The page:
When the album opens, it creates a very strong visual in the mind’s eye of Bedouin peoples in some far flung corner of the desert and all the imagery that you associate with the culture before it launches into ‘Born to Survive’ and the power and passion behind the song starts you on your journey throughout the album. Zaher agrees, saying, “That was the idea. Music and sound can of course create strong images, and the Shehili intro was composed in this direction.”
As the album opens up and expands, it is difficult to choose the stand-out track or tracks. Normally you get one or two, that you say, “Yes, this is it. It all stands or falls on this track”, but as I have found, each song is so strong, and stands up so well, that I can only tell people to put on the headphones, kick back with their favourite tipple (a smoky single malt for me), and just let the sonic spheres of Shehili wash over you. While ‘No Holding Back’ and ‘Dance’ are particular favourites of mine, I posed the question to Zaher about how they choose what songs to be the release singles, and he admitted that, “It has been really difficult. We love all the songs. We chose ‘Dance’ and ‘No Holding Back’ because those two songs were perfectly matched to the video stories we released,” adding, “We needed something compatible with the scenario, for ‘Dance’ something short and groovy, and for ‘No Holding Back,’ something epic.”
It is safe to say that these songs and their accompanying videos accomplish that in spades.
The collaborative nature of the song-writing process, which also involves long-time producer Kevin Codfert, is free of ego, with Zaher adding, that “you will see Myrath as composer of every song in the booklet.” This desire to produce the best music possible has resulted in Shehili having a collection of stunning tracks with a big, plush sound, where you can hear every note with crystal clarity. Zaher explains that they, “recorded guitars, bass, keyboards and vocal in Kevin’s Studio in Paris, all the violin sections in Tunisia, and drums at the legendary “Chameleon Studio” in Hamburg,” and that, “Kevin organised all the tracks to make it sound as good as possible.” However unlike previous albums, Kevin worked with two additional producers to achieve the vision for the album, Eike Freese and Jens Bogren. This new admixture into the creative process results in a fat, rock sound from Eike’s contribution, a very precise and open sound from Jens, and the overarching sound of the album is rounded out by Kevin’s symphonic metal talents.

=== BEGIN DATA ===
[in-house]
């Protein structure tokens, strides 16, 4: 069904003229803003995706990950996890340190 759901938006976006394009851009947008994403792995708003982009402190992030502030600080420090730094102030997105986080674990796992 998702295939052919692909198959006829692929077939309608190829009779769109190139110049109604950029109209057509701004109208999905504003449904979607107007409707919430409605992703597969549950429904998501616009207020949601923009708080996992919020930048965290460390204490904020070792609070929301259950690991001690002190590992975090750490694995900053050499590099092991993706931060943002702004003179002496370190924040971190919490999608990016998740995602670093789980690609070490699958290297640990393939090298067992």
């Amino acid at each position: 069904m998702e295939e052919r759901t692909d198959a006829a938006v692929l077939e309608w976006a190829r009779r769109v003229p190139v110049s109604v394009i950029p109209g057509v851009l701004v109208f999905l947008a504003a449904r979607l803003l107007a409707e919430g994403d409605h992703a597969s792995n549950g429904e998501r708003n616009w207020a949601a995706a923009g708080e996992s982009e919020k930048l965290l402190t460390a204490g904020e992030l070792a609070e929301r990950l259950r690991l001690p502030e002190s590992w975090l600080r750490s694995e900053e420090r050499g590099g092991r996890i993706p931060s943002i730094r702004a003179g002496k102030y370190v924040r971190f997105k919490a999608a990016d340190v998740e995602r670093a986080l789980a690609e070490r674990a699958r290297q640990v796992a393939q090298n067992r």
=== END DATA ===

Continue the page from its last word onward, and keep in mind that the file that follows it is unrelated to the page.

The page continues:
All these elements have combined to make Shehili one of the stand-out albums of 2019 for me. Musically the album has a compositional style that would not be out of place in a symphony. With grand sonic structures and sweeping musical arcs, making it a joy to listen to for that reason alone. Add in the lyrics, and you have a superb combination of thought provoking and beautifully written masterpieces that truly deserve our full attention. Myrath does a fantastic job of presenting a unique sound that is familiar, while speaking to something deep within the soul, and the psyche. It harnesses the myriad of sounds and cultural influences that are woven into the tapestry of Tunisian history, without being defined by it. It is a sound that is wholly their own; full of story arcs, visual narratives, and an underlying positivity that propels it into the stratosphere. If you are looking for something new, or are an existing fan of this tremendous band, then I urge you to check out Shehili upon its release. You will certainly not be disappointed.
While you’re here, why not check out our review of ‘Shehili’.
Myrath – Shehili
Released by: earMUSIC
Release Date: 3rd May 2019
Genre: Progressive / Melodic Metal / Blazing Desert Metal
Malek Ben Arbia – guitar
Elyes Bouchoucha – keyboards, backing vocals
Anis Jouini – bass
Zaher Zorgati – lead vocals
Morgan Berthet – drums
- Asl (Intro)
- Born To Survive
- You’ve Lost Yourself
- Wicked Dice
- Monster In My Closet
- Lili Twil
- No Holding Back
- Darkness Arise
Written by: Erik De’Viking
My Global Mind – UK Editor
Erik De’Viking is a London based freelance music journalist. His musical interests include music in all its forms, and he is constantly on the lookout for new bands and genres to discover and later preach about to the masses.